Rating: ♥ ♥ ♥
In order to fully discuss this book, I had to include some spoilers. You’ve been warned! Also please note that I received a free copy of this book from the publisher in exchange for an honest review. 🙂
When I look for the perfect “summer” book, I try and find books with a few recurring motifs on the covers: sunny skies, ocean waves, seashells, footprints in the sand and girls in bathing suits. Lisa Freeman’s latest novel Riptide Summer, the sequel to Honey Girl, fits the bill. I read this sunny story about surfing, friendship and heartbreak and paving your own way on the beach and enjoyed its historical setting, Hawaiian MC and raw setting. I loved Freeman’s first novel, but had some issues with the sequel that I will discuss below.
In Riptide Summer, Nani has become an official member of the Sisters of Sand, a clique of girls who own the State Beach scene in sunny Southern California. However, after Nani’s illicit relationship with fellow Sister of Sand Rox implodes in the wake of a shocking secret, Jean’s alcoholism spirals and
One of the most effective parts of this book was its setting in the 1970s. There aren’t many historical fiction stories in YA that also read like a fresh and relevant summer contemporary novel. I loved Freeman’s descriptions of the clothes that Nani would wear and the general cultural attitudes of the time like women’s liberation. In fact, I wish that Freeman had brought this rich culture more to the forefront of the novel.
I also loved the book’s characters. Riptide Summer features a diverse set of girls with different attitudes and experiences. I liked Nani’s journey through her confusion and insecurities towards taking a step to becoming the girl she was meant to be. Rox wasn’t my favorite character, but she felt real, like girls I’ve known and had falling outs with. I loved Ellie (aka Ms. ERA) and her sassy feminism, and I hope I’m not wrong in her name being a reference to Eleanor Roosevelt. I loved Windy/Wendy and the way she connects to Nani through queer female writing. There were cute book boys too, but they all seemed like caricatures at times. The girls stole the show in this one.
There were parts of the plot that worked for me and part that didn’t. I definitely wish that Nani surfing had been a more major part of the book. I felt like some of the scenes with the girls on the beach were a little repetitive. I would have liked to see Nani’s relationship with Jean fleshed out more and more scenes with her and Windy during the end of the book. Overall, it was a summer book. It was a quick, breezy, drama-packed novel.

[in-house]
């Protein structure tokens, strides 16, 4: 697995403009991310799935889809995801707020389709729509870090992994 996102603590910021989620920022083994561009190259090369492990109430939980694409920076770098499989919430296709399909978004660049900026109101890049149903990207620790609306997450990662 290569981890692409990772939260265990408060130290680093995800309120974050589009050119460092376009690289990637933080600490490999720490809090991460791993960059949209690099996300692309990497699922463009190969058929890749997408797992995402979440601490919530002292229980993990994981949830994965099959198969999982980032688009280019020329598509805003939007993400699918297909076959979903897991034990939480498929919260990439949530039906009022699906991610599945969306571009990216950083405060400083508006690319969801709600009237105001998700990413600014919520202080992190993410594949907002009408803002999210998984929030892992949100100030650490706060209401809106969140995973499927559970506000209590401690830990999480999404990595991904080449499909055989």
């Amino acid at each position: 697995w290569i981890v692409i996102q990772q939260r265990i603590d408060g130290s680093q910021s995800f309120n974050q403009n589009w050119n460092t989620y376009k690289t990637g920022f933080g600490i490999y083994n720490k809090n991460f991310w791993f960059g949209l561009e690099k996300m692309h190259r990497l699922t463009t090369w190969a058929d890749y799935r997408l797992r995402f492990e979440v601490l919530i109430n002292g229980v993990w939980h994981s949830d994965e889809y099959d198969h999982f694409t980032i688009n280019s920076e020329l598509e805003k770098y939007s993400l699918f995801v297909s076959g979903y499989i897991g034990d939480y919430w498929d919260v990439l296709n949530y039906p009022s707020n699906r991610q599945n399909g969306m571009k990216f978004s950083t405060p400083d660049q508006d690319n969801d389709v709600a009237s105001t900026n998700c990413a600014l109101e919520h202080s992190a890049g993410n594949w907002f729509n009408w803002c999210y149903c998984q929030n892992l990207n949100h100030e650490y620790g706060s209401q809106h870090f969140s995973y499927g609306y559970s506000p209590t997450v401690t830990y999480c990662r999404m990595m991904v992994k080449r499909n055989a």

My biggest issue with this book is that it didn’t feel at times like it treated serious issues with the gravity and significance that they deserved, particularly domestic violence, abortion and sex. I wish that Freeman had taken a few more paragraphs or sentences to outline what is okay in these situations and what is not. That extra clarity would have been appropriate in a book targeted to young readers, and girls in particular.
I was also really disheartened when, at the end of the novel, it takes Nani losing her virginity to Jerry in order to fully realize that she likes girls. I feel that this scene, while only two pages, presents a dangerous idea that a girl has to have sex with a guy, a major, major emotional event, in order to confirm her sexuality for herself. Girls reading this review. Please know that you NEVER have to do that. What you label yourself as is valid. Your confusion is valid. But you never need to have sex with a guy to “confirm” your sexuality. While I recognize that the novel takes place in the 1970s, the idea that this scene gives young queer girls reading this book for its representation is potentially dangerous.
The scene also omits any mention of protection (again, this book takes place after women’s liberation so I find it unlikely the idea of birth control wouldn’t have at least passed Nani’s mind at some point, especially after her friend gets pregnant). The scene also rests on a very shaky, murky notion of consent. Nani even refers to sex with a guy as being like a riptide, a comparison I found, as someone who has been sexually assaulted in the past, as problematic and potentially harmful for young readers who aren’t getting the significance of this moment from this scene. Young adult authors have a certain level of responsibility when writing about certain issues for their readers, sex being one of them.
Overall, this novel felt like a transitional one in both content and style for this series. The writing style was choppy at points and beautiful in others. While the ending felt a little rushed and a bit too neatly tied up, I am anxiously waiting to hear if Freeman will be continuing Nani’s story. I would definitely love to where she takes her and the other Sisters of Sand after the end of this book.